You would find the name of Japanese god on the front. It is written as Hachiman Daibosatsu (八幡大菩薩). It is a title of the Hachiman Jin (八幡神, Hachiman God). In ancient times, it was enshrined as an ancestor of the imperial family, and later it was worshiped as a guardian deity of Samurai families. This deity is widely worshiped throughout Japan. It is also called Hondawake-no Mikoto (誉田別命) and is identified with the Oujin Tennou (応神天皇, the 15th emperor). 

■Decoration on body armor:

■Kusazuri (skirt of plates attached to the cuirass):
Lacquered iron Kusazuri laced with navy threads.

Small parts
■Kote (armored sleeves):
 Intricate iron chain mail with silk.

■Haidate (thigh protection): Nami pattern
 The Haidate (佩楯) is a thigh guard. Black iron plates are attached to the cloth. The Nami (波, wave) pattern is designed with golden paint on the bottom of the boards arranged in four rows. As waves’ movements continue endlessly, the wave pattern represents eternity, immortality, longevity, birth, etcetera. Also, since tides repeatedly change the shape and terrain of rocks, some people hoped for a strong will by using this motif. People used this pattern wishing for an indomitable spirit to rechallenge time and time without giving up. These ideas might have inspired this Haidate’s design. 

■Suneate (shin guard): 
 The Kikkou (亀甲, turtle’s shell) pattern is used for the cloth of the Suneate (脛当). It is a continuous geometric pattern connecting regular hexagons up and down. A theory says that this design was brought from China and the Korean Peninsula during the Asuka (592-710) and Nara periods (710-794). A proverb says turtles live long lives; therefore, turtle and turtle’s shell patterns represent longevity. In addition, as this continuous hexagonal pattern does not get out of its shape, it is said people wished for eternal prosperity by using this design.

Certification: Tokubetsu Kicho Shiryo Certificate (No. 1983)

 On November 6th 2022, this armor was appraised as a Tokubetsu Kicho Shiryo by The Association for the Research and Preservation of Japanese Helmets and Armor, which is the most trusted Japanese armor appraiser in Japan. Tokubestu Kicho Shiryo means special rare article. It is ranked as the third highest of five rankings. 

 The paper mentions the armor was made in the mid Edo period (late 17th- early 18th century). You can receive this original authentication paper. 

An English translation of the certificate is available on request. We won’t charge any additional fee.

【About us】
 Samurai Museum is located in Tokyo, Japan, exhibiting antique artifacts related to the Samurai history. Samurai Museum Shop is the place for those who are interested in Japanese culture and craftsmanship. We deal with antique Samurai swords/armor, traditional crafts made in Japan and so on.

【Antique Japanese Armor and Export process】
 After receiving the full payment from you, we will apply for its export permit from the agency for Cultural Affairs to legally export the antique Samurai armor to other countries. It normally takes around 2-4 weeks to receive this permit. And we would like you to expect at least 1-1.5 months for your order to arrive at your given address after you ordered.

【Payment method】
 We accept payment through Stripe (Credit card), PayPal, Apple Pay or ChromePay, all of which are secure payment methods. Also, you don’t need to make an account on Stripe for the checkout. If you prefer other payment method, please contact us. You may either pay in JPY, USD, AUD, CAD, EUR, CHF or GBP. The price is set in Japanese Yen. Prices in other currencies are automatically calculated based on the latest exchange rate.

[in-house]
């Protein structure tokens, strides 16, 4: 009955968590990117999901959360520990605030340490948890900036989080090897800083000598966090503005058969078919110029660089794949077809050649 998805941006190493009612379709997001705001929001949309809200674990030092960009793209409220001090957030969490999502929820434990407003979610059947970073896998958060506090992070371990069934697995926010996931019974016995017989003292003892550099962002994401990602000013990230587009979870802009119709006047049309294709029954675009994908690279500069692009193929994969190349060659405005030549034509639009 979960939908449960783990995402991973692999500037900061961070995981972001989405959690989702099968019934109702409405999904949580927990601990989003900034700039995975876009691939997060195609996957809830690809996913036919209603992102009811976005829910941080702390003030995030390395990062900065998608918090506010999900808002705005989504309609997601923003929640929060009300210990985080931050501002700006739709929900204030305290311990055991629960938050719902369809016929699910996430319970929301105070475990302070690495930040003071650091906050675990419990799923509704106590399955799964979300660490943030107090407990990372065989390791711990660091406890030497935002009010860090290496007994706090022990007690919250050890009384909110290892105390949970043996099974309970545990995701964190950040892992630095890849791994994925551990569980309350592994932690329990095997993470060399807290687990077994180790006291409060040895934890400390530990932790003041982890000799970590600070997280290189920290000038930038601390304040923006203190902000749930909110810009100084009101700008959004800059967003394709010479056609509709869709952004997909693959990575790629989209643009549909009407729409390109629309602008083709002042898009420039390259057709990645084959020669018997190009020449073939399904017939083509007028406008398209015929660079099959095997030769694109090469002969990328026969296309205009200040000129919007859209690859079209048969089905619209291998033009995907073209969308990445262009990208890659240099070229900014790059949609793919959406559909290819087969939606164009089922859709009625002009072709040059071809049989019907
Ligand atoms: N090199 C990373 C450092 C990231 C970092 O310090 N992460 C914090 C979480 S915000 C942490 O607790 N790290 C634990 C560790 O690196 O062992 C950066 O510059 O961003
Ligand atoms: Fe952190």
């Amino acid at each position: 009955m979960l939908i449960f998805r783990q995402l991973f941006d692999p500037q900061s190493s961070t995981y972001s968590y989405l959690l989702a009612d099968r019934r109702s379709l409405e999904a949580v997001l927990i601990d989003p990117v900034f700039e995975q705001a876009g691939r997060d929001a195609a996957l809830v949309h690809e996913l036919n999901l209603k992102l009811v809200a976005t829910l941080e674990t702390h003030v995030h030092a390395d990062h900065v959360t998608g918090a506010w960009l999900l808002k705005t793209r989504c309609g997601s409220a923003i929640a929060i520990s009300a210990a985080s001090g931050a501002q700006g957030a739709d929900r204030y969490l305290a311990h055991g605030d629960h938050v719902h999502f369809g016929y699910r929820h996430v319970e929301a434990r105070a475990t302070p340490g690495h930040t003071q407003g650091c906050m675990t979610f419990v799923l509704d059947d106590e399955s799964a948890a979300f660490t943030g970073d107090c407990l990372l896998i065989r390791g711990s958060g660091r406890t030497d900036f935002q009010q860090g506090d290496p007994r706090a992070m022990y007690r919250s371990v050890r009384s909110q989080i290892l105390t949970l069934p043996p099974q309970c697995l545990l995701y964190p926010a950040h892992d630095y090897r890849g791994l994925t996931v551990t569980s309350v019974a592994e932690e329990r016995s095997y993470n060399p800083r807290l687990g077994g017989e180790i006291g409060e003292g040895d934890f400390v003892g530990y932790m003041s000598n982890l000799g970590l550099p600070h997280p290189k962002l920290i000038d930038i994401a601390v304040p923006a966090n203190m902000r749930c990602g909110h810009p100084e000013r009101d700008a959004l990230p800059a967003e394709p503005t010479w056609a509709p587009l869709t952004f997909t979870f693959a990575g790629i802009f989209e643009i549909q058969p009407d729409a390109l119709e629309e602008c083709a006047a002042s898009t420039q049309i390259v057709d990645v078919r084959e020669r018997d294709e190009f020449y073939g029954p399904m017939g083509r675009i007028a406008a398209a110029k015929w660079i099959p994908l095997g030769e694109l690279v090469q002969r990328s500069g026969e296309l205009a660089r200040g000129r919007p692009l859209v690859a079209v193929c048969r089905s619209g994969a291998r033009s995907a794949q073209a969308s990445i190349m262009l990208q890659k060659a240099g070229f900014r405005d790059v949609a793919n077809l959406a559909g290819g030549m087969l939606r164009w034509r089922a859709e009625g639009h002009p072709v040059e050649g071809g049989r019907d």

【Shipping duration】
 We normally ship via EMS (Express Mail Service) provided by Japan Post. It usually takes at least 5-14 days to deliver the package after you place an order. We offer Free International Shipping as long as we can ship your order by EMS. If you prefer other shipping carriers, please contact us.  

 We will inform you of the order’s tracking number via email. Please make sure you fill out your valid email address correctly. 

*Please keep in mind that due to the spread of COVID-19, there might be possible delays in delivery. If you like to make sure if EMS shipping is available to your country, please contact us.

【How to make sure the condition】
 Please keep in mind that what you are going to purchase is an antique item. We uploaded high resolution photos for you to check its condition thoroughly. If you like to see more photos with different angles, please feel free to contact us. We will be happy to send them to you so that you can make informed decision. It is essential for us to know that you are happy with your choice of a sword. and we are prepared to use the best of our ability to serve you.

【How To Contact Us】
Please contact us through email, Facebook Messenger or Live Chat if you have any questions. You can find each icon on the right side of the website. Please click one of them to reach us. We will reply to you within 1-2 business days.

【How To Preserve Antique Samurai Armor】
Dryness, humidity, and bad ventilation might deteriorate the condition of antique Samurai armor. The best temperature to preserve Samurai armor is around 20℃ in Celsius, and humidity should be about 60%. Direct sunlight should be avoided. We recommend storing armors in a room with good ventilation. If you like to display them outside the boxes for a prolonged time, we suggest using a glass case in order for dust not to be accumulated easily. In case you don’t use a glass case, please make sure to regularly dust off from the armor by using a soft brush made of delicate cloth or brush for painting.

If you like to know more about the preservation of this armor, please feel free to contact us.